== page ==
6 Tips For Avoiding The Resume Black Hole

Many job seekers spend countless hours writing,
polishing and blasting their résumés to dozens of
companies. Then they wait, and wait, and never
hear a thing.
That’s because human resources people and hiring
managers receive heaps of résumés for any given
job opening, and they end up missing, skipping or
tossing a lot of them. However, it turns out there
are things you can do to help ensure your résumé is
Career experts and a spokesperson for
Glassdoor.com, a jobs and career community where
people share information and opinions about their
workplaces, weigh in.
“I think résumés end up in the résumé black hole if
the person just responds to a posting or ad and
does nothing else,” says Anita Attridge, a Five
O’Clock Club career and executive coach. “Today
companies are receiving hundreds of résumés for
each position and, due to the volume, are not
acknowledging receipt of them. Most large and
medium-size companies are using applicant
tracking systems to screen résumés before a
person looks at them. Smaller organizations many
just review the ones they receive until they find
enough qualified candidates and then set the other
résumés aside.”

Rosemary Haefner, vice president of human
resources at the jobs site CareerBuilder.com, says
she suggests that candidates use the job posting to
their advantage. “Use some of the same words and
phrases that appear in the job posting in your
résumé,” she says. “The computer will then
recognize them and move your résumé toward the
top of the pile because you will be a match. But
don’t just cut and paste the job posting into your
résumé or cover letter. If the computer doesn’t
catch it, the hiring manager definitely will, and it
could hurt your chances of moving forward with an
Ruth Robbins, a certified career counselor with the
Five O’Clock Club, agrees that using buzz words and
key phrases that demonstrate you are a perfect fit
for the job will help you get on the employer’s radar
—but even with a perfectly tailored résumé, there is
no way to know if or when it will be reviewed by
the hiring manager.
“The best way to make sure your résumé is seen is
by networking into the company,” Attridge says.
“Let your networking contact know that you have
applied for a position, and ask that person if he or
she would send your résumé to the H.R. department
with an endorsement of you as a
candidate. Another way is to try to determine who
the hiring manager is and send a résumé directly to
that person, with a letter asking for an
informational interview.”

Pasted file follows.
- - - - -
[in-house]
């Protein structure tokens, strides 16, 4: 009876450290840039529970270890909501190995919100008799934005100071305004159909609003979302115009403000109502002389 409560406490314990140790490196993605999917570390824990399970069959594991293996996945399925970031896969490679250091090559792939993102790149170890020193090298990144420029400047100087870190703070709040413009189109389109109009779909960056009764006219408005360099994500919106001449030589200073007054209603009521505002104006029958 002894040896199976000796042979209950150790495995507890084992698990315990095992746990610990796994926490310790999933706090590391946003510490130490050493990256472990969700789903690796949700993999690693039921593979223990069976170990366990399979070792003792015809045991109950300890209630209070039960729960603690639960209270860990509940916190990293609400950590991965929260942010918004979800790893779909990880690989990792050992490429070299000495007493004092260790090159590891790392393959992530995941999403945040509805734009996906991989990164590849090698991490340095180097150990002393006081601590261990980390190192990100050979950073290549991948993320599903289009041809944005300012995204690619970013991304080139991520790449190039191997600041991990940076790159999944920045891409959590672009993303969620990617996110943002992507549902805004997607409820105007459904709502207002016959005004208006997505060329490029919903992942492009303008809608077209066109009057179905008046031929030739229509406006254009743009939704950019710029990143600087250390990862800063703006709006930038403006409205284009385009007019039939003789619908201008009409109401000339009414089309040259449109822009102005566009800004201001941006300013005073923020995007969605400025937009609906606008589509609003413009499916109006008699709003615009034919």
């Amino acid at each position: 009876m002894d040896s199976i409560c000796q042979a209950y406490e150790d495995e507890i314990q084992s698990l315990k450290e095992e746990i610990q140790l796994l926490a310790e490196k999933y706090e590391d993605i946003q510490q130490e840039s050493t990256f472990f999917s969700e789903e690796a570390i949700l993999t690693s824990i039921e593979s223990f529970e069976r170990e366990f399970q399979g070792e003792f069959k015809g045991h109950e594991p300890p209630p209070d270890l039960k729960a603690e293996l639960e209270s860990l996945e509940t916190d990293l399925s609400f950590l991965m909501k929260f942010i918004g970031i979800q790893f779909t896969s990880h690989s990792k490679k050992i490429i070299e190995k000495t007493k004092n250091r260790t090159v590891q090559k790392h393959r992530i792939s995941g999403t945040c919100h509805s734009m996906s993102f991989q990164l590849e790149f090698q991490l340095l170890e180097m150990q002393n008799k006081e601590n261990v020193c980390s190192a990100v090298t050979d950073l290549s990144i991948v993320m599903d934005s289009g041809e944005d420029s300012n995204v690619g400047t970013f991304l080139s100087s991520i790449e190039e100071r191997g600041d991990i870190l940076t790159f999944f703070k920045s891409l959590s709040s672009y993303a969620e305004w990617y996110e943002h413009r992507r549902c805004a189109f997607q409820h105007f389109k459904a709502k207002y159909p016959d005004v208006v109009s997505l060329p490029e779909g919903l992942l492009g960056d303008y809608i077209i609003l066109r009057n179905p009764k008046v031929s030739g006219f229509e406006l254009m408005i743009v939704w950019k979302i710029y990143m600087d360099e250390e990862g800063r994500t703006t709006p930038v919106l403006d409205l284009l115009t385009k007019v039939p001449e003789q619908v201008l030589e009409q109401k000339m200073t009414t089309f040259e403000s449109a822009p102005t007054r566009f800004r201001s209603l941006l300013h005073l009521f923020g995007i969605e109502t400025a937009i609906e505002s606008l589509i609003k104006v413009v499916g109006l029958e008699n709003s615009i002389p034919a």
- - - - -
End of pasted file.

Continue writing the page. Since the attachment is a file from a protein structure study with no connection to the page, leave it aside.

Robbins agrees. “H.R. managers are often
avalanched with résumés, so if you can find
someone who works at the company who would be
willing to hand in your résumé directly to a hiring
manager or interested influencer in the selection
process, your chances of landing in the black hole
[will shrink significantly],” she says.
Mary Elizabeth Bradford, an executive résumé
writer and author of the bestselling eBook series
The Career Artisan, offers some alternative advice.
“From what I have seen, what works best in any
market is for the job seeker to take a pure,
entrepreneurial approach to their job search
process,” she says. “I think it would be futile to call
H.R. and leave repeated voice messages. A better
way is to contact a key decision maker through
hard mail and follow up with a phone call. Go
around H.R. That’s provocative, right? Well, it
Samantha Zupan, a spokesperson for Glassdoor,
agrees that it’s smart to look for more than one
way to apply. “In addition to sending your résumé
through a company’s online job portal, also take
the time to do some research and try to identify
who the hiring manager may be. If you send a
personalized note to the likely hiring manager, a
good e-mail may get your resume pulled out of the
Zupan offers some additional advice:
Have someone proofread your résumé.
Sometimes it can be something as small as a typo
that may turn off an employer and land you in the
black hole, she says. “Before sending your résumé,
have at least one person you trust review it so that
it can have a better chance of catching the eyes of
the employer.”
Keep it simple. Avoid graphics and logos and
other things that may “clog” how an applicant
tracking system reads your résumé, Zupan
Research the company’s hiring process.
“Companies like Google and Facebook include
specific insights into their interview process,”
Zupan says. “For example, on the Google careers
page, they let you know that one of their recruiters
is the first to review your résumé and that they look
first at your qualifications and experience.”
Thorough research can help you properly prepare to
avoid the résumé black hole.



14 thoughts on “6 Tips For Avoiding The Resume Black Hole

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